Teachers are accused of having links to Kurdish militants
Education Ministry: Number of suspended teachers could reach 14,000
Turkey has suspended thousands of teachers over alleged links to a militant Kurdish group, according to sources and state-run news agency Anadolu.
At least 11,285 schoolteachers across the country were suspended over suspected links to a separatist terrorist organization, Anadolu reported Thursday, citing Turkey’s Education Ministry.
That number could reach 14,000 during an investigation conducted in coordination with governors’ offices across the country, Anadolu reported.
Although the ministry did not specify the group, the term “separatist terrorist organization” usually refers to the Kurdistan worker’s party, or PKK.
Later, a senior Turkish official confirmed to CNN that the “separatist organization” is PKK.
“There are more than 850,000 teachers in Turkey. The individuals in question are temporarily suspended, placed on paid leave, pending formal investigation,” the official told CNN. “In this sense, I am not in a position to comment on the specific connection. More broadly, such steps are taken based on concrete evidence such as financial links, recruitment efforts etc.”
Turkey imposed a three-month state of emergency in July after an attempted coup against Turkish President Recep Tayyip Erdogan. It fired about 50,000 people after that failed coup.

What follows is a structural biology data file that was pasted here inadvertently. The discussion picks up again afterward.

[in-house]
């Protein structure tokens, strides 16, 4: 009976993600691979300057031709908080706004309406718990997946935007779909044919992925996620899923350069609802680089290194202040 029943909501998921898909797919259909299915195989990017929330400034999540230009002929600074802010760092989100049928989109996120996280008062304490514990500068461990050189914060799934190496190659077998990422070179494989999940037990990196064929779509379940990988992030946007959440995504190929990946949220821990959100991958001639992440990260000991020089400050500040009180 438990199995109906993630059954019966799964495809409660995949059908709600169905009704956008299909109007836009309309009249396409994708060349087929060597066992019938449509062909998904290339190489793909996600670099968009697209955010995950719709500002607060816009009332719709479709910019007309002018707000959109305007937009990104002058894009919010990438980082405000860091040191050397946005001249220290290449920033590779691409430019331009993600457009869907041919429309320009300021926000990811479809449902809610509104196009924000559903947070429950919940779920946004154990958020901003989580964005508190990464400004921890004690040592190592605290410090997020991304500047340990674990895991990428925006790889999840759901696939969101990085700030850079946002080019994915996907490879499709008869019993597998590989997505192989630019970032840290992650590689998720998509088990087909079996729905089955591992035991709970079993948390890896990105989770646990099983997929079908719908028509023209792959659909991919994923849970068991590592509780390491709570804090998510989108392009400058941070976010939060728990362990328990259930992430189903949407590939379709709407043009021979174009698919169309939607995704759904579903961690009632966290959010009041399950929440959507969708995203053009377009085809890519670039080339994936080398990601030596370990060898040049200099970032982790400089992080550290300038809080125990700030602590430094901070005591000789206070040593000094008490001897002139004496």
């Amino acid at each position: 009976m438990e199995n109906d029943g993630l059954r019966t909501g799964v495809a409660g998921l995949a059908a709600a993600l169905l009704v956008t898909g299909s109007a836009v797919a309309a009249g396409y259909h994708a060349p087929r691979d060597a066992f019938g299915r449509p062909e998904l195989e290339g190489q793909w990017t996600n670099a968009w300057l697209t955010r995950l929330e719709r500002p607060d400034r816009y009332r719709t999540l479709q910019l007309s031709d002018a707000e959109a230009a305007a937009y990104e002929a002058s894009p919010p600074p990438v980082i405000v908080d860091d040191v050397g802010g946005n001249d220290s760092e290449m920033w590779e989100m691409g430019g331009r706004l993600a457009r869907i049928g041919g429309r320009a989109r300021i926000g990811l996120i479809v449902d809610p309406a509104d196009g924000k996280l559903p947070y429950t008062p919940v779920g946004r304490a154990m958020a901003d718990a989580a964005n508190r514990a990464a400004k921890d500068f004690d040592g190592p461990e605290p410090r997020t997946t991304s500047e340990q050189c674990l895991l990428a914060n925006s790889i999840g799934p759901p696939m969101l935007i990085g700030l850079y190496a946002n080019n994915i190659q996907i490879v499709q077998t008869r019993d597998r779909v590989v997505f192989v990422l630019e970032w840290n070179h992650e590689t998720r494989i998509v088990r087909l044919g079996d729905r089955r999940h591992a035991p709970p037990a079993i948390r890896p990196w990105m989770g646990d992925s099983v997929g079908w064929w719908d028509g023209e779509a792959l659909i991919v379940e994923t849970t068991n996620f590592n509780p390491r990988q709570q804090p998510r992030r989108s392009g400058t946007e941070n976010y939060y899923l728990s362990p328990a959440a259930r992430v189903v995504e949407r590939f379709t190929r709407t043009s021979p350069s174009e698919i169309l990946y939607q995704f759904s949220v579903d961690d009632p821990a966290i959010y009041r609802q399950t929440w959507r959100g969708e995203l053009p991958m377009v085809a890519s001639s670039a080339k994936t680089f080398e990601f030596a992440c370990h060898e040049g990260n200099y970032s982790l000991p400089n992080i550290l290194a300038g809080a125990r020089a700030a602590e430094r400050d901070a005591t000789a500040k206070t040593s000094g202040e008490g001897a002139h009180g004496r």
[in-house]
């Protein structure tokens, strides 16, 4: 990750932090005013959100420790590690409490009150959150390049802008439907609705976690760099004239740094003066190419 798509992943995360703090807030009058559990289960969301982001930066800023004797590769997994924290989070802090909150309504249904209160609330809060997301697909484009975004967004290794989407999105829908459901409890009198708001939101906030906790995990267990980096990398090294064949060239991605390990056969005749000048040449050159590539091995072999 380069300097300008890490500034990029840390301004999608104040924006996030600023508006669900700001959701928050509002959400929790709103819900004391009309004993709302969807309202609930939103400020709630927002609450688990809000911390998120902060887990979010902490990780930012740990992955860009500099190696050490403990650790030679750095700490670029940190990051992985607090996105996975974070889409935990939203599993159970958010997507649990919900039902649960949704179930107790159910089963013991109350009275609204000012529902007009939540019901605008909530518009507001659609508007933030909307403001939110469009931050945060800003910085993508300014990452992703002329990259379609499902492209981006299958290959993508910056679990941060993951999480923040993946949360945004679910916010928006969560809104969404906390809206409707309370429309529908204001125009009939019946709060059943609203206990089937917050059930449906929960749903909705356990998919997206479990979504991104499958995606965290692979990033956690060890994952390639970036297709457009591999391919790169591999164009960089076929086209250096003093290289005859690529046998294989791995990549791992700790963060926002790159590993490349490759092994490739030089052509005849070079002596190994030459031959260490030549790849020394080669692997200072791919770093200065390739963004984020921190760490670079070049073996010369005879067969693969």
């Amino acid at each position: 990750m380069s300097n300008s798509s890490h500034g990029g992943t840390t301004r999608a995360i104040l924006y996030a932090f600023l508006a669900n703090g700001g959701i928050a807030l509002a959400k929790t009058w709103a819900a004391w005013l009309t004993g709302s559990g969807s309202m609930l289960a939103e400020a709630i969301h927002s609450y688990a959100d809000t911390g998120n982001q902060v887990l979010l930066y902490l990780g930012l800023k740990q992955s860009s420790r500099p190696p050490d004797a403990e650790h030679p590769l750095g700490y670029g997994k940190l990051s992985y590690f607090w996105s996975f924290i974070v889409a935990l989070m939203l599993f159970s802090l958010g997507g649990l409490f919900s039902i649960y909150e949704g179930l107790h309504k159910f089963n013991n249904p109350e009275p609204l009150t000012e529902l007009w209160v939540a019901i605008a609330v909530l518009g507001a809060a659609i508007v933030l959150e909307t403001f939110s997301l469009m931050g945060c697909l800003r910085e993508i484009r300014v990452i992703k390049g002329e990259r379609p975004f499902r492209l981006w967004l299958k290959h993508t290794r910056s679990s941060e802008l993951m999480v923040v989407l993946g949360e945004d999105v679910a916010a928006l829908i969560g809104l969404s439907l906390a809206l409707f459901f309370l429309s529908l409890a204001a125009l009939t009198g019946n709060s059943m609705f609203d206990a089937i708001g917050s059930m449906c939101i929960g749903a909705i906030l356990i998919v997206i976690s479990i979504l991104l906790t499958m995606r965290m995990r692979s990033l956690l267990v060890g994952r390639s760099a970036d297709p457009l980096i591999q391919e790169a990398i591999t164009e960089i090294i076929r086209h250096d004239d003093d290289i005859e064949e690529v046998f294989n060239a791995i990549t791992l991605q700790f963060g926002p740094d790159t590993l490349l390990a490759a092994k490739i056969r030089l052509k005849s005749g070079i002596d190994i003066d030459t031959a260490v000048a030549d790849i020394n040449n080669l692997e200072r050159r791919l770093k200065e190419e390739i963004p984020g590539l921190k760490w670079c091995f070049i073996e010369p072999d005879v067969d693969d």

About 21,000 teachers in private institutions had their licenses revoked amid a crackdown on followers of Fethullah Gulen, the cleric blamed by Erdogan for the failed July 15 coup.
Earlier this month, Prime Minister Binali Yildirim vowed to suspend all teachers associated with the PKK.
Speaking in the southeastern city of Diyarbakir, which has been repeatedly hit by PKK attacks, Yildirim said some 14,000 teachers serving in the region were suspected of being linked to terrorism.
The PKK – listed as a terrorist organization by Turkey, the United States and the European Union – resumed its decades-old armed campaign in July last year.
The PKK claim to represent Turkey’s largest ethic group, the Kurds, who make up an estimated 20% of the Turkish population. PKK has been battling the Turkish state off and on for some 30 years.
Isil Sariyuce reported from Istanbul and Chandrika Narayan reported and wrote the story from Atlanta